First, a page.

A reader was kind enough to point me in the direction of Mutual Legal Assistance in Criminal Matters Treaties of which there is one between the U.S. and Egypt.
Reading through the information, I find it a little disturbing that these only assist prosecutors and think that this probably raises all sorts of issues (at least in intra-U.S. law). However, I've got to get to court so I'll let ya'll sort them out.
The reason MLATs work for the government is that their primary purpose is to provide law enforcement with the ability to follow its leads overseas. After all, the U.S. can't just send a federal agent to knock on doors and do interviews in Egypt. The U.S. needs the Egyptian police to knock on the doors and find the criminals.
What's your objection? That there isn't a way to use MLATs for defense purposes (interviews, e.g.)?
I see no legal problems there. Even domestically, there's no obligation for the government to do the defense's legwork.
Remembering that this line of discussion is about the subpoena ability, the problem which first springs to mind is that this sets the basic rights as laid out in constitution on their ear. There is no constitutional guarantee that the government can call witnesses; on the other hand the 6th Amendment demands for defendants the right "to have compulsory process for obtaining witnesses in his favor." If the government has acted to put in place a process by which it has the right to compel witnesses, but excludes the Defense from that ability, that is a choice by the government to act in a manner excluding the Defense from a fundamental right after awarding the privilige to itself.
I've not researched the matter and suspect that somewhere out there a court or two has given the government cover for this. Still, it is something that we should be concerned about (if not constitutionally, at least as a matter of policy).
Ken: We probably run into this in Puerto Rico more often than you would, given that we get so many persons trafficking drugs from Colombia indicted here. Sometimes we need defense witnesses who are willing to testify but cannot get into the U.S., and we have the Court direct the government to assure that the person can get in. This means we have to disclose the witness' name, but it is much better than doing without.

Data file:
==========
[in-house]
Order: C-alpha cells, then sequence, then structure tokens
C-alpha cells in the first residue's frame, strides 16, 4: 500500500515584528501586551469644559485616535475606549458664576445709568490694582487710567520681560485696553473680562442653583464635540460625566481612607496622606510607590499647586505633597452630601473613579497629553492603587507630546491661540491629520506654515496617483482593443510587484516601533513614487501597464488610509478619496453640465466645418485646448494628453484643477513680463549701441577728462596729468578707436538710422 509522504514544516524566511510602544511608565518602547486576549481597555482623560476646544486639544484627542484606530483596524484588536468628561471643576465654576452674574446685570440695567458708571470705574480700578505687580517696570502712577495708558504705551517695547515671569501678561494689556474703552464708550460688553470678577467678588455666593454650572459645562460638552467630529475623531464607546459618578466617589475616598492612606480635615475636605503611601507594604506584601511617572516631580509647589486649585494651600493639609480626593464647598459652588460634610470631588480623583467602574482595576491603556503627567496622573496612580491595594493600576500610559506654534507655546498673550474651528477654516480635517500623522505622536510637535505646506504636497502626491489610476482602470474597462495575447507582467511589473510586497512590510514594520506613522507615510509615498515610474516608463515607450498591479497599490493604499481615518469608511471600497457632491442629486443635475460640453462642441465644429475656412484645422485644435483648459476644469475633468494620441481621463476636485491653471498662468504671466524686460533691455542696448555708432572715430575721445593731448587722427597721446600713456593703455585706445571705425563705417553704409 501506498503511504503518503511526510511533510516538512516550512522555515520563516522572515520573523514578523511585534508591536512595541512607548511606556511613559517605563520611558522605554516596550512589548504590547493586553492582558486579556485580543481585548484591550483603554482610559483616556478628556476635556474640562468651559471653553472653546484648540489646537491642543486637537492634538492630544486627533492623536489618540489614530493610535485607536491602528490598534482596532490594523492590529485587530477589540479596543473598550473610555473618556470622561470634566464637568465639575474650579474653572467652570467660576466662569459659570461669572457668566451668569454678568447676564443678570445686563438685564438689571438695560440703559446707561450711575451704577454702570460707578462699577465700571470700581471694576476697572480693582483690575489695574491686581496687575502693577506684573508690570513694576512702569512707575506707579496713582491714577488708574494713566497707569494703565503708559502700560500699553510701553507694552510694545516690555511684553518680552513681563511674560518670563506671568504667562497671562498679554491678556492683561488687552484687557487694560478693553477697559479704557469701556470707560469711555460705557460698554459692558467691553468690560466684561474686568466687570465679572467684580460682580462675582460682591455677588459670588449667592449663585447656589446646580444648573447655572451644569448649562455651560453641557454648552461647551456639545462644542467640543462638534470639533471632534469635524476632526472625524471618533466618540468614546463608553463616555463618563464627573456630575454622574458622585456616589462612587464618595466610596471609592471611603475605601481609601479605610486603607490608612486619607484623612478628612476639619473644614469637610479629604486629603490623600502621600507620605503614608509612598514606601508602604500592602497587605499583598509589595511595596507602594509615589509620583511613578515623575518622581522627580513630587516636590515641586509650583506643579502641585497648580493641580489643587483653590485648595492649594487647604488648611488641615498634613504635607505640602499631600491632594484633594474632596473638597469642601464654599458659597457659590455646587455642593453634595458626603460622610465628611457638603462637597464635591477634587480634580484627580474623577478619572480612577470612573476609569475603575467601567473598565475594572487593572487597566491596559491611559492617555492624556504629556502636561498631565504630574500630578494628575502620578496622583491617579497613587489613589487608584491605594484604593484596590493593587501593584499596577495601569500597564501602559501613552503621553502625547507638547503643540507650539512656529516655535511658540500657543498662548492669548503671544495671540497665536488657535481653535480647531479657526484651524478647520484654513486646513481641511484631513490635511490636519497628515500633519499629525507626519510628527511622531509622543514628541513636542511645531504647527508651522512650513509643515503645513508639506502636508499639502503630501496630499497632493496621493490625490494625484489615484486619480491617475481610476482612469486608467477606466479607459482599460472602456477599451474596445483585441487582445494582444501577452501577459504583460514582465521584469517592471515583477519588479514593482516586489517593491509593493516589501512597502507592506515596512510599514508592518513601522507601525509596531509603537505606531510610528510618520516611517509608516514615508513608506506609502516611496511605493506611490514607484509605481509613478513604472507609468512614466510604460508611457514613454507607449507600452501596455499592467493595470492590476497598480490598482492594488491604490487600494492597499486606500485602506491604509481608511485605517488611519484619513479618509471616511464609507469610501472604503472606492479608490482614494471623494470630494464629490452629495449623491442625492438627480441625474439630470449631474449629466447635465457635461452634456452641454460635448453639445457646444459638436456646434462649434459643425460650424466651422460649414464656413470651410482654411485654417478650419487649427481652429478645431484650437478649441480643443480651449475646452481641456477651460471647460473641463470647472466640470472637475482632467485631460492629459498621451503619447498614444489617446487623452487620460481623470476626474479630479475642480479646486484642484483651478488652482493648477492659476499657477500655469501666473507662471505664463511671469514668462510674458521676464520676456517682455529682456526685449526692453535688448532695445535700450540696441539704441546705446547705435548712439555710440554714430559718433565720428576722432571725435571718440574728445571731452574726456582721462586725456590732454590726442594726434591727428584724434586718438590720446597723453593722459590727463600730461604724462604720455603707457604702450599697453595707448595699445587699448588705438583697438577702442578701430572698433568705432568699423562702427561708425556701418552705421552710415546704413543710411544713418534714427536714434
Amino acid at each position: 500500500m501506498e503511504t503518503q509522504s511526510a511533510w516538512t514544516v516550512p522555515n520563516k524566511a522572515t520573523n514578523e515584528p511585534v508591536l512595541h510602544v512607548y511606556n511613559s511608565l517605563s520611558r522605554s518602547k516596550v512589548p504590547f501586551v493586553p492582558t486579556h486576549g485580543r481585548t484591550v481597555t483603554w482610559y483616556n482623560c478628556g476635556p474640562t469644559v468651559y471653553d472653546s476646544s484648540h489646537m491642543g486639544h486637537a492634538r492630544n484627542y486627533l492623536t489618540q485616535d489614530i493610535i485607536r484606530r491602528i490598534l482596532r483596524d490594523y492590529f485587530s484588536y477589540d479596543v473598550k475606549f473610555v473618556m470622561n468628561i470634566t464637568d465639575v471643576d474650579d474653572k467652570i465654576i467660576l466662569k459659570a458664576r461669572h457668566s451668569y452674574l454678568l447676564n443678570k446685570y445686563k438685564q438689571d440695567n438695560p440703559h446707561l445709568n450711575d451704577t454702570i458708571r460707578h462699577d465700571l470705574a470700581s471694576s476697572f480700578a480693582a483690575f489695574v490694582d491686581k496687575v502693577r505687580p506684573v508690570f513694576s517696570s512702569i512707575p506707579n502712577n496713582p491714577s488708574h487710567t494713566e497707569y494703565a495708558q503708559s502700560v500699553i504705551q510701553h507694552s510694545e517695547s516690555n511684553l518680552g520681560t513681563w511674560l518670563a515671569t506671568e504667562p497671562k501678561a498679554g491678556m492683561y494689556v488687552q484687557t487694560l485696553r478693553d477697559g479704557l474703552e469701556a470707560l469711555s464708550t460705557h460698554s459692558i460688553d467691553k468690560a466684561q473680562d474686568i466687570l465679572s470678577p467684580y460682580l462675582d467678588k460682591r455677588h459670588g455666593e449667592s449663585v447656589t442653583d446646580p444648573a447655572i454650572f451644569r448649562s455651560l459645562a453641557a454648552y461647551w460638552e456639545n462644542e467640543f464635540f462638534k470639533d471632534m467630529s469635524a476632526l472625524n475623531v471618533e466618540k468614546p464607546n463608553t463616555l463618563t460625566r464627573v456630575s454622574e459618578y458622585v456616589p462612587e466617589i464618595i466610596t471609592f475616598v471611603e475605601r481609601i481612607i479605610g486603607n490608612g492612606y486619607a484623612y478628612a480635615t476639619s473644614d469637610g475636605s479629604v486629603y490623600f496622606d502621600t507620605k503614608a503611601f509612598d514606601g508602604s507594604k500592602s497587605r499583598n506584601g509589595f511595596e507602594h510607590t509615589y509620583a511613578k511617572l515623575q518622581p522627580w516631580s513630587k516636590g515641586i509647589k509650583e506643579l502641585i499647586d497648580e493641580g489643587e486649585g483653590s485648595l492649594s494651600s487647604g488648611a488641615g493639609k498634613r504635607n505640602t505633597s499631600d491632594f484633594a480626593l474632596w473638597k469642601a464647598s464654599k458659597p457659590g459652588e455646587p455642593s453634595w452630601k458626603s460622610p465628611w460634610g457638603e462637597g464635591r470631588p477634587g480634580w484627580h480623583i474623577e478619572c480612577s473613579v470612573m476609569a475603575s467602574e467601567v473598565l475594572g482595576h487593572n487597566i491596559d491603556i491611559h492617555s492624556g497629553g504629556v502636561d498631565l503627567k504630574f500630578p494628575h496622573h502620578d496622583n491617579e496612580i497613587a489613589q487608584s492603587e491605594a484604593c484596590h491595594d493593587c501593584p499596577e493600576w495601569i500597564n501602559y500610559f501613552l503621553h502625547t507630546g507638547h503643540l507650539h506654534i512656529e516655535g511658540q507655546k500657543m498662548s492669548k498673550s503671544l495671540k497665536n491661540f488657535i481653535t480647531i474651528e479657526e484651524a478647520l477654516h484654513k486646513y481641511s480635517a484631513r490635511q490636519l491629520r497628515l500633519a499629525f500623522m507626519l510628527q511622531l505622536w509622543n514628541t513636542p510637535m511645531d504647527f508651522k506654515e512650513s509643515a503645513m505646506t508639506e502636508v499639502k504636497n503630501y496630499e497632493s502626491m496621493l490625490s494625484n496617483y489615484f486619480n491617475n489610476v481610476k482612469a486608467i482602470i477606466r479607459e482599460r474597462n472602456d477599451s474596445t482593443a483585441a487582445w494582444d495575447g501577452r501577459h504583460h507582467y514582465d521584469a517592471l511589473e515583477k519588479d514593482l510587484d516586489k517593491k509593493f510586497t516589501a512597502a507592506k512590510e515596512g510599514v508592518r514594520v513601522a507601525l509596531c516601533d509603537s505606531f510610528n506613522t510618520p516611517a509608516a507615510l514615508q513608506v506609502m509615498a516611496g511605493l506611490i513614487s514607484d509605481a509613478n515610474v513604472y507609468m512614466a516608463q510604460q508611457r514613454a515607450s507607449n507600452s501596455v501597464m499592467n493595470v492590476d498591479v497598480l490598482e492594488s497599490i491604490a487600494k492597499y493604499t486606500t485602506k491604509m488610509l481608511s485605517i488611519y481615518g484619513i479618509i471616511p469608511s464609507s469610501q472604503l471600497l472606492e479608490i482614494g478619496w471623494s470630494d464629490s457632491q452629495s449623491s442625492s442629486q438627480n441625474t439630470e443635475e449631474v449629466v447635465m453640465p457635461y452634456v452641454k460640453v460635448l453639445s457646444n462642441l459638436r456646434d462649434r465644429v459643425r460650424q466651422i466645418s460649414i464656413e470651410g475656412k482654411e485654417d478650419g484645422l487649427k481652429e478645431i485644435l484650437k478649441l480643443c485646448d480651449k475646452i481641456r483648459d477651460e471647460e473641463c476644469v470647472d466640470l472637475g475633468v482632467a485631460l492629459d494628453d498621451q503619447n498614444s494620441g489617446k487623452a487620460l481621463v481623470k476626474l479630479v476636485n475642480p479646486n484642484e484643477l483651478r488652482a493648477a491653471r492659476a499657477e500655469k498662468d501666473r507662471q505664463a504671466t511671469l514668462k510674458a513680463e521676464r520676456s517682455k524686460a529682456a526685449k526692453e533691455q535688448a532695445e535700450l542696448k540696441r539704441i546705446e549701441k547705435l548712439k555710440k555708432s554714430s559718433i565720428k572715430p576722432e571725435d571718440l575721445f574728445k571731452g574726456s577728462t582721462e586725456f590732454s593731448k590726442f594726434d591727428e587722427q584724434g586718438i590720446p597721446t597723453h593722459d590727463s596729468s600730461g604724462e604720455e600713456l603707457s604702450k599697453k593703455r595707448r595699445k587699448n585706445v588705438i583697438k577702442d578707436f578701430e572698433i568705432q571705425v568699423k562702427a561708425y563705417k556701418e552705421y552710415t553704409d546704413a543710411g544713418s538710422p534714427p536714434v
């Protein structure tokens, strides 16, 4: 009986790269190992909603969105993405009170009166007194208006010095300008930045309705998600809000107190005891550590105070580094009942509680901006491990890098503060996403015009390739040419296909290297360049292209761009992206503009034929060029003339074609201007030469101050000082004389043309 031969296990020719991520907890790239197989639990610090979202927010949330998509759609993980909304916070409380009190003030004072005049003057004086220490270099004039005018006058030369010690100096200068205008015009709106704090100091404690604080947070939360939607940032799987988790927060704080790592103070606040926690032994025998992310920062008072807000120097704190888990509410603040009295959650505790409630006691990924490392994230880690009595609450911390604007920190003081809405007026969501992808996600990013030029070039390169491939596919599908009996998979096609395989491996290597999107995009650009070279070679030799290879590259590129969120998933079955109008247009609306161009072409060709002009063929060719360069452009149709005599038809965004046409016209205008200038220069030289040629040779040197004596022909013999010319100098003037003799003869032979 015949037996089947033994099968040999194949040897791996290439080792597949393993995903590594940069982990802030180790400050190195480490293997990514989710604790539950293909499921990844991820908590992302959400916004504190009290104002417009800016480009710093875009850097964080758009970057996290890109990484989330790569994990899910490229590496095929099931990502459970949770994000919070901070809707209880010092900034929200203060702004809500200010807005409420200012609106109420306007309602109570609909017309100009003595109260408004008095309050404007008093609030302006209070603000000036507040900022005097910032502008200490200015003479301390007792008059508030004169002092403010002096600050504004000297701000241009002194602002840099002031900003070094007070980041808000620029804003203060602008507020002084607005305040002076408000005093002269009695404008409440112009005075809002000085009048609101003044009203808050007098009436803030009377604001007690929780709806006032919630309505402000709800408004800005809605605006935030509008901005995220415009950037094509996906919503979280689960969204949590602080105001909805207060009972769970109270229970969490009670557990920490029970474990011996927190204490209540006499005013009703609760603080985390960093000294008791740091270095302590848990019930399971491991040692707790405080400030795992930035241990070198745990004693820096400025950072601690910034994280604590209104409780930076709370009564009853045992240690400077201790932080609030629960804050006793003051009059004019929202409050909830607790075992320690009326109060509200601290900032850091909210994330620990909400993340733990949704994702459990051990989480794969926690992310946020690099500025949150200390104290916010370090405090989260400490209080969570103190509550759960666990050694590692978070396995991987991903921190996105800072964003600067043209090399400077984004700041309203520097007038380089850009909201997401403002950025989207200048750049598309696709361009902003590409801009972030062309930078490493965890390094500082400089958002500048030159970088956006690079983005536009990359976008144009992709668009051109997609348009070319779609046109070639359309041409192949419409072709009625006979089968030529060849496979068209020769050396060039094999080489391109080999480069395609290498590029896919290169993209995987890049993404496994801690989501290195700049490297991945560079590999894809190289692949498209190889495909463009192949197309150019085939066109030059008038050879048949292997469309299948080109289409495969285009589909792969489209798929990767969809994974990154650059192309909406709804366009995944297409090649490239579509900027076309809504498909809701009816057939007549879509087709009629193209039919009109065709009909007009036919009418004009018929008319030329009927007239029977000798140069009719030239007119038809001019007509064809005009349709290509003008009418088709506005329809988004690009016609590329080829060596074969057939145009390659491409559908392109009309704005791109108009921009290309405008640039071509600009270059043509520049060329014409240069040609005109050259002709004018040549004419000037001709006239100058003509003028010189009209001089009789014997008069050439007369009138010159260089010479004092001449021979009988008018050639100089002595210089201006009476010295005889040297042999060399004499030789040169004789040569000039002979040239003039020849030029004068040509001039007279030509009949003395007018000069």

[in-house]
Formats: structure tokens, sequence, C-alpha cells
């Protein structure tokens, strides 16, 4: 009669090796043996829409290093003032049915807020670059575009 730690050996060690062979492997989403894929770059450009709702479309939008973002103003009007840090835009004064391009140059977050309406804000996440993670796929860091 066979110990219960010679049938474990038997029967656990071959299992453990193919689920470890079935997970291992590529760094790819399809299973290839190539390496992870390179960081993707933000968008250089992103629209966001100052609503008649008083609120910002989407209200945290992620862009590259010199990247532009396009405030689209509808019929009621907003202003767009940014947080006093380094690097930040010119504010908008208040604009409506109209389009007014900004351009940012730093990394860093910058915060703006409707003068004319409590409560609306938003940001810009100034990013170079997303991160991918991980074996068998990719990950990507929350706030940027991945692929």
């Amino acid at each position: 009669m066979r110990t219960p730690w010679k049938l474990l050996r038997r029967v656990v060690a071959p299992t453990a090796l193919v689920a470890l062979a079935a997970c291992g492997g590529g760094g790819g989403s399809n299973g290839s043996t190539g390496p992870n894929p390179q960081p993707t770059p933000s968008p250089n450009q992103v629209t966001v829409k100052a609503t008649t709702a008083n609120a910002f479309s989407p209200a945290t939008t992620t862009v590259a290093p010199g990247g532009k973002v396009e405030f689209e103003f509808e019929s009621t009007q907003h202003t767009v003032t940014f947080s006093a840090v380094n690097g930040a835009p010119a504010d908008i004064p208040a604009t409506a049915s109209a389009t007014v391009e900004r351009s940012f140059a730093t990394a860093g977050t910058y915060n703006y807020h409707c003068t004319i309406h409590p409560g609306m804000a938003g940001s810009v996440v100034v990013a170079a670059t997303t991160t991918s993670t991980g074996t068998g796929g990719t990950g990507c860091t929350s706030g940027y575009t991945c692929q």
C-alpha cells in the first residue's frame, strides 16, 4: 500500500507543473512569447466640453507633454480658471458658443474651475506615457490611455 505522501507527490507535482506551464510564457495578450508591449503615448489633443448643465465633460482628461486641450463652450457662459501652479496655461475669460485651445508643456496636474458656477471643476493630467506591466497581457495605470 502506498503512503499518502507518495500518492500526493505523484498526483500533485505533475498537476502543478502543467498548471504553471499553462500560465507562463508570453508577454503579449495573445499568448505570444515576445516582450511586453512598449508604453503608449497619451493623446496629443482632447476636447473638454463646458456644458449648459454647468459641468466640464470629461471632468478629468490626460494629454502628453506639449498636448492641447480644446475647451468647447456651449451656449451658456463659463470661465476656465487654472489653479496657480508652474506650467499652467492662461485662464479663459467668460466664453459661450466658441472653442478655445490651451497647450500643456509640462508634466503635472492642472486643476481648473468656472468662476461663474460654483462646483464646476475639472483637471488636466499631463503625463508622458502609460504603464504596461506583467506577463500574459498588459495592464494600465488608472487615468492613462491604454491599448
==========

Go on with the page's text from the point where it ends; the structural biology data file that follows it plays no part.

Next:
Sorry I went into MLATs in general rather than the subpoena ability itself; of course that's what you were addressing.
I see no constitutional, legal or policy problems regardless.
MLATs don't compel anything. It's a request. That the government set up the request process to benefit the prosecution is no different from its setting up an FBI to find evidence or a computer system to track convicts.
I'm particularly UNtroubled because most of the cases with overseas witnesses or evidence are cases in which the defendant was acting from overseas against U.S. law or fled overseas after acting against the law in the U.S. In other words, the defendant is the one who brought about the international connection, usually as a way of minimizing consequences for himself. So I don't care if the MLAT process favors the prosecution. In fact, I favor its favoring the prosecution.
The problem is that our system is not supposed to be set up in a manner which favors the prosecution.
I'm not so certain that all, or many, of the people effected by this are the ones who are powerful enough to use multi-national connections and/or hide in another country. I see, over and over again, laws which were meant to snag the big fish landing a lot more little fish. Tom Lincoln would probably be in a better position to address who this sort of thing effects most often.
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